Here’s an excerpt from my book, Falling in Love With Baseball, in honor of the 50th anniversary of probably the most deplorable umpire’s judgment call in baseball history. To find out what that judgement call was please read on.
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In 1968, known as the “Year of the Pitcher”, Don Drysdale of the Dodgers broke Walter “Big Train” Johnson’s fifty-five-year-old consecutive scoreless innings record. The Giants and an umpire played key roles in Drysdale setting the record. Going into a big three-game series in L.A., the Giants hoped to maintain or extend their slim 1½ game lead over the Braves for first place. The Dodgers were just trying to get to .500.
It happened in Dodger Stadium as I was watching as a fifteen-year-old kid. To be precise, it was the day after Memorial Day on May 31st, a Friday night game. Yes, kids, until 1971, Memorial Day was celebrated on May 30th regardless of what day of the week that date fell. Back then, the only Giants games we got on TV were the nine Giants games at Dodger Stadium and the odd Game of the Week, if it was on the road! Drysdale was closing in on Giants’ Hall of Famer Carl Hubbell, who had fired 45⅓ innings of consecutive blanks in 1933. King Carl’s record was considered the modern record because Walter Johnson’s record from 1913 was during baseball’s “dead ball” era. In a fascinating twist, Hubbell was the director of the Giants’ farm system that night as Don “Big D” Drysdale took the mound.
Drysdale shutout the Giants through eight innings, and the scoreless innings streak stood at forty-three innings entering the ninth. The Giants quickly loaded the bases with no outs. Up to the plate stepped Dick Dietz, the seventh-place hitter. With the Giants only trailing 3–0, not only was the scoreless streak in jeopardy, but also the game. On a 2–2 count, Drysdale threw a slider high and inside. Dietz threw his arm up to protect himself, and the ball hit his left arm. I jumped up to shout gleefully, “That’s it! The streak’s over, Drysdale!” I was totally stupefied when the home plate umpire made an unfamiliar gesture and called Dietz back from his jog to first. My Dad and I sat there in silence as Lon Simmons and Russ Hodges tried to decipher what was going on.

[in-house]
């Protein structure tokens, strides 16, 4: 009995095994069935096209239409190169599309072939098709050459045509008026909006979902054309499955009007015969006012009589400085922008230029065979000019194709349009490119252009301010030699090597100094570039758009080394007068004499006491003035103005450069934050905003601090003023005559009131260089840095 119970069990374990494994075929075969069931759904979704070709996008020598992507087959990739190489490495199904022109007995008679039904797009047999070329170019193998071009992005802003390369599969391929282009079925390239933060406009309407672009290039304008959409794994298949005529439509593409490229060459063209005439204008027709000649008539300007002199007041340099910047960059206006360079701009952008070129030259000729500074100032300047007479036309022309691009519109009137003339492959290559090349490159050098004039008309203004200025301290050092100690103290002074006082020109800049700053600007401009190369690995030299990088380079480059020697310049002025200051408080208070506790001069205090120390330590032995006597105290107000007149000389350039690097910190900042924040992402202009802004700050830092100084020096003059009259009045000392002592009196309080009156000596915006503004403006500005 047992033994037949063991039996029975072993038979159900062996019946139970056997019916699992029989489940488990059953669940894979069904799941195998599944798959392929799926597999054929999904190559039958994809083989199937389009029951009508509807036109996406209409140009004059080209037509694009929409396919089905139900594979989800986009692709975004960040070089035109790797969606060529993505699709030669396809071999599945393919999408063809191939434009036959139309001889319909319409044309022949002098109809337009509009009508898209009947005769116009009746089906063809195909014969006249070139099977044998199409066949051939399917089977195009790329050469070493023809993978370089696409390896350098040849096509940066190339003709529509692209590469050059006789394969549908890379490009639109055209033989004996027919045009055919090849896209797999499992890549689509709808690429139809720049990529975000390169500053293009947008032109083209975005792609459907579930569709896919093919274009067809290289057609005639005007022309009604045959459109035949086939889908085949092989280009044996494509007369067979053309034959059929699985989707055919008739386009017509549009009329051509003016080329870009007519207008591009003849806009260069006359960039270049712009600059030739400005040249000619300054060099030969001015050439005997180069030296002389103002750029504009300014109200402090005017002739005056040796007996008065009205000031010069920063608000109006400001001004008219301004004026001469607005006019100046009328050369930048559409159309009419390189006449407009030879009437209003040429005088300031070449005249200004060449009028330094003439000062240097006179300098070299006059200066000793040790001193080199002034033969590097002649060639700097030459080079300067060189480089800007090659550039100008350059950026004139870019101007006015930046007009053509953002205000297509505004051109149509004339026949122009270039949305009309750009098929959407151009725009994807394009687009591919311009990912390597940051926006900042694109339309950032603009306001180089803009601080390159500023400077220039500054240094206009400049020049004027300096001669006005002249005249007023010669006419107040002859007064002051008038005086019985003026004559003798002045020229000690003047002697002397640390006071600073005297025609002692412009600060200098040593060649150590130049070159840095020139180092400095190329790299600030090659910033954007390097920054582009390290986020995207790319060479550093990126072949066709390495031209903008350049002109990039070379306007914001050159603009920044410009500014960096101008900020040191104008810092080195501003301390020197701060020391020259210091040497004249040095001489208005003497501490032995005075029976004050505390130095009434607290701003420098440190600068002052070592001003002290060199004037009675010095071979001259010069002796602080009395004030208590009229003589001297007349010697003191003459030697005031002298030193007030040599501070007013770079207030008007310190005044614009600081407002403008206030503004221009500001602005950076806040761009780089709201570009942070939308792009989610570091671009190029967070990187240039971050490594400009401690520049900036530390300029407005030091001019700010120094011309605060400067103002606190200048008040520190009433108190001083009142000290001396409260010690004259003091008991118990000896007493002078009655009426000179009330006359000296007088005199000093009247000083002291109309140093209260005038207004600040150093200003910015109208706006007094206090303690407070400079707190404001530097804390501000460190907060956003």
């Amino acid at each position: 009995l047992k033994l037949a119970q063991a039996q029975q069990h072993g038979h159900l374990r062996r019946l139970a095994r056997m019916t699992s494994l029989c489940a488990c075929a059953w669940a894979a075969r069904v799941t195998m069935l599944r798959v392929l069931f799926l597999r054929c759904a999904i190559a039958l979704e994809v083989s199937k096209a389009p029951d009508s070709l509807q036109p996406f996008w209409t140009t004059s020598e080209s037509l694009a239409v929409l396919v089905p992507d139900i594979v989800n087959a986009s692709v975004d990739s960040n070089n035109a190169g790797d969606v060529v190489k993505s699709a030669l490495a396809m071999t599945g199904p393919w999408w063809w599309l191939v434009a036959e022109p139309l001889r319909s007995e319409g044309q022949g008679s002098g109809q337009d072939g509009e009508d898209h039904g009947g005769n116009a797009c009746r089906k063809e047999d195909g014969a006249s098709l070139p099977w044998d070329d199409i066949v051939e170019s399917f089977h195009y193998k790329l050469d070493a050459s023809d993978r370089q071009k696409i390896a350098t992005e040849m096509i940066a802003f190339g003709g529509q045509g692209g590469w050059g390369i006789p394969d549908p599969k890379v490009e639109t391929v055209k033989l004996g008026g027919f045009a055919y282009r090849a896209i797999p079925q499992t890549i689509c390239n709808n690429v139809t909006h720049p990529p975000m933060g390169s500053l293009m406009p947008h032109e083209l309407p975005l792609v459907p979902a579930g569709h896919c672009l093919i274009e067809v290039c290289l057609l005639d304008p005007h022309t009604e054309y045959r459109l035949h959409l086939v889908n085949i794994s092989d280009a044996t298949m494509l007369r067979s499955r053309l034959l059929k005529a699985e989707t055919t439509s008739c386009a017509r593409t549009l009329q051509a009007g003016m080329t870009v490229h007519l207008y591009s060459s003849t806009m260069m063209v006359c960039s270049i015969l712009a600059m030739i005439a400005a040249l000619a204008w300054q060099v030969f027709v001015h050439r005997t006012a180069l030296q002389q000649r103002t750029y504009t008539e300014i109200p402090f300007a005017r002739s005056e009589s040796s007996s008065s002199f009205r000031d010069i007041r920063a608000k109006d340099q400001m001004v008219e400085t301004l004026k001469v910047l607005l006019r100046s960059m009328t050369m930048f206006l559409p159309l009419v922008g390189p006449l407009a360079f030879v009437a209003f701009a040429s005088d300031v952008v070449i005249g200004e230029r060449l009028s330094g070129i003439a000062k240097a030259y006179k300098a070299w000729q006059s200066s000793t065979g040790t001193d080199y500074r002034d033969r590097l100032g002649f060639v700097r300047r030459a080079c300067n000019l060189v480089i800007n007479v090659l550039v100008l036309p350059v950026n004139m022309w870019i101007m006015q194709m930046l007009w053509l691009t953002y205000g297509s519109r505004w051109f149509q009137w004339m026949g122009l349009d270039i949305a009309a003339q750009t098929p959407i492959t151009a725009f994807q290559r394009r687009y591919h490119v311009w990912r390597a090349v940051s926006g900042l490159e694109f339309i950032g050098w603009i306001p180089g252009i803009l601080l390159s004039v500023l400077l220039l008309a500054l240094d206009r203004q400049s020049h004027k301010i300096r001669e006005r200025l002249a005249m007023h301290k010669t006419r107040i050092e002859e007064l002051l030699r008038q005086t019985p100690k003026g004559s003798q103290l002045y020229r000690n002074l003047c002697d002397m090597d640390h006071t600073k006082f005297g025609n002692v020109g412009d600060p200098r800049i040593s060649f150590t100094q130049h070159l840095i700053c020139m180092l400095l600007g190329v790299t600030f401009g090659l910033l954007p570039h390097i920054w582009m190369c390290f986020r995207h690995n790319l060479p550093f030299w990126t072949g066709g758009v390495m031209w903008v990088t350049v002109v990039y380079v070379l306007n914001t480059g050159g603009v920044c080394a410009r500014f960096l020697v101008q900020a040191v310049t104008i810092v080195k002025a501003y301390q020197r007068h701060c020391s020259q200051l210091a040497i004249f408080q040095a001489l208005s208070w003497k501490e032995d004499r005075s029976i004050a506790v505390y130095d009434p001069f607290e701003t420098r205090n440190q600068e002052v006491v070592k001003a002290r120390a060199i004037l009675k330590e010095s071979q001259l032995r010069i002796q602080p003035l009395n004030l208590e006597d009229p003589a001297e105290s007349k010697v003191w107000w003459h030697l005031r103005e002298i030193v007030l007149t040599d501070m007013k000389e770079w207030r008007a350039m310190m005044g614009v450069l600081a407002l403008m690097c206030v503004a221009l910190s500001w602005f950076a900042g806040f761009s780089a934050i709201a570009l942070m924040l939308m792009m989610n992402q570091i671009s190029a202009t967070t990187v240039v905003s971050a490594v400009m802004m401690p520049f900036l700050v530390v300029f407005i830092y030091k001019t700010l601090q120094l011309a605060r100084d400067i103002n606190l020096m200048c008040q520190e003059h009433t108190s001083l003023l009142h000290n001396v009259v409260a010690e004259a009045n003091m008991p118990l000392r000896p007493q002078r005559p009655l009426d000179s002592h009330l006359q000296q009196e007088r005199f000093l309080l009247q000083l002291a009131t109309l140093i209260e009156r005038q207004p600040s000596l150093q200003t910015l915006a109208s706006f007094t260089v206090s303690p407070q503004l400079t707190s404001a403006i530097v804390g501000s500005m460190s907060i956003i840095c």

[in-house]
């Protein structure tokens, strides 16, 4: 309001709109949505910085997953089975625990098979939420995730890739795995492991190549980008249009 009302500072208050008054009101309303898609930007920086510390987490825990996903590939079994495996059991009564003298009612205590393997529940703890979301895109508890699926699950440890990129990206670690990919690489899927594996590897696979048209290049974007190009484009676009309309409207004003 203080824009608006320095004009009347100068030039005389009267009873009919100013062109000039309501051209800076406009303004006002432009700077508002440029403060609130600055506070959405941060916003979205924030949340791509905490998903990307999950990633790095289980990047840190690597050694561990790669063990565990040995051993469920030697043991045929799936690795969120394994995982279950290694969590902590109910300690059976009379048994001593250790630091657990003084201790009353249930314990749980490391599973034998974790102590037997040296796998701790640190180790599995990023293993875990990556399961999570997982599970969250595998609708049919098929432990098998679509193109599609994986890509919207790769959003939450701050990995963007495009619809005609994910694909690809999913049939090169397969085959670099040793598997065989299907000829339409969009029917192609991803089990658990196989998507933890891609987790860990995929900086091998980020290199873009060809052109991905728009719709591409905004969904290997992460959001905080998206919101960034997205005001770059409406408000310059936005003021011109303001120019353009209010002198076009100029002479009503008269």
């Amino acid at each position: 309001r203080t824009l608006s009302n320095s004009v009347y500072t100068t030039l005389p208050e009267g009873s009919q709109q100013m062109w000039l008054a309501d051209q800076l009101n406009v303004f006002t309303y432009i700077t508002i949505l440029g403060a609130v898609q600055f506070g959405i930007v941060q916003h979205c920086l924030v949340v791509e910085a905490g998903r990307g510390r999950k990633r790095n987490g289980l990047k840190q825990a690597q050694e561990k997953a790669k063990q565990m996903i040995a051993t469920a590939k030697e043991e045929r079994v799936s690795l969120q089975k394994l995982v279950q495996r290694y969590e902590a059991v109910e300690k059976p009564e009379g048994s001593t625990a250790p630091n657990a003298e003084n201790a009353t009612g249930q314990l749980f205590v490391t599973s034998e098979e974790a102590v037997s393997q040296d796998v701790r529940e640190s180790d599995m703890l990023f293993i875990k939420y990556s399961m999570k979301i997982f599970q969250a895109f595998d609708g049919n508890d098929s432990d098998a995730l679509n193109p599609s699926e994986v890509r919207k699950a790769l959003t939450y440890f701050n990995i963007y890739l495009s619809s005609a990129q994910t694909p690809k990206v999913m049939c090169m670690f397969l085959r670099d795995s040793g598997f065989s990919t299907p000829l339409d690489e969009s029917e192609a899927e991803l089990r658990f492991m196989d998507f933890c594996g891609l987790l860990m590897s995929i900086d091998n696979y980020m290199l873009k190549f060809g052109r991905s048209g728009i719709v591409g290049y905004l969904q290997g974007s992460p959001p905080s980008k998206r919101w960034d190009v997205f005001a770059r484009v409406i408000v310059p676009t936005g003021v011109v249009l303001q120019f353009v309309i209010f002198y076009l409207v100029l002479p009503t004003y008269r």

When it was clear that home plate ump Harry Wendelstedt was claiming Dietz made no effort to avoid getting hit by the pitch, my dad and I yelled in righteous indignation that the call was bush! Rather than a run being forced in and a 3–1 game, it was a ball to run the count full. Harry Wendelstedt had his own delusional idea of what had happened. My father said it was the worst “homer” call he’d ever seen! I was inconsolable, shouting at the TV as Giants manager Herman Franks got tossed for his animated tirade over the horrible call.
In the end, it was ruled ball three and with the count now full, Dietz popped out to short left field. It was much too short for pinch runner Nate Oliver to score from third. I howled at the TV and my mother came rushing in to find out what all the commotion was about. We told her the Giants had been robbed with the worst call in baseball history! She shrugged, said “too bad,” and went back to the kitchen.
Ty Cline, a utility outfielder who batted lefty, pinch hit for light-hitting righty Hal Lanier. Ty grounded to first baseman Wes Parker, a slick fielding Gold Glover, who came home to force out Nate Oliver. My outrage grew, as now it would take a base hit or a Dodger mistake to break the streak. An extra base hit could tie it up! Jack Hiatt, who is still working for the Giants at the time of this writing, pinch hit for the pitcher Mike McCormick. I was on the edge of my seat with nervousness and mounting outrage.
Jack Hiatt was one of my favorite Giants. He was a catcher, the same position I played. He had power and could put us ahead with a grand slam. In a game we attended at The Stick in April, he had hit a triple off Drysdale and a homer off Jim Brewer. That game was curiously also a match-up of McCormick and Drysdale, which the Giants won 3–0.
Now unless Hiatt did something here, we would lose by that same score! Being the ever-optimistic teenager, I reminded my father of Jack’s grand slam the previous year off the Pirates’ fine relief ace, Elroy Face. I didn’t forget grand slams back then. With another grand slammer here, he could put us ahead! C’mon, Jack, hit it out off this bum!
Hiatt popped out to Parker at first to end the game. I sat still for a moment and then erupted with some choice cuss words! My father just shook his head and repeated that was the worst call he had ever seen. My dear mother rushed in to demand I watch my mouth around my younger siblings! Final score: 3–0 Dodgers.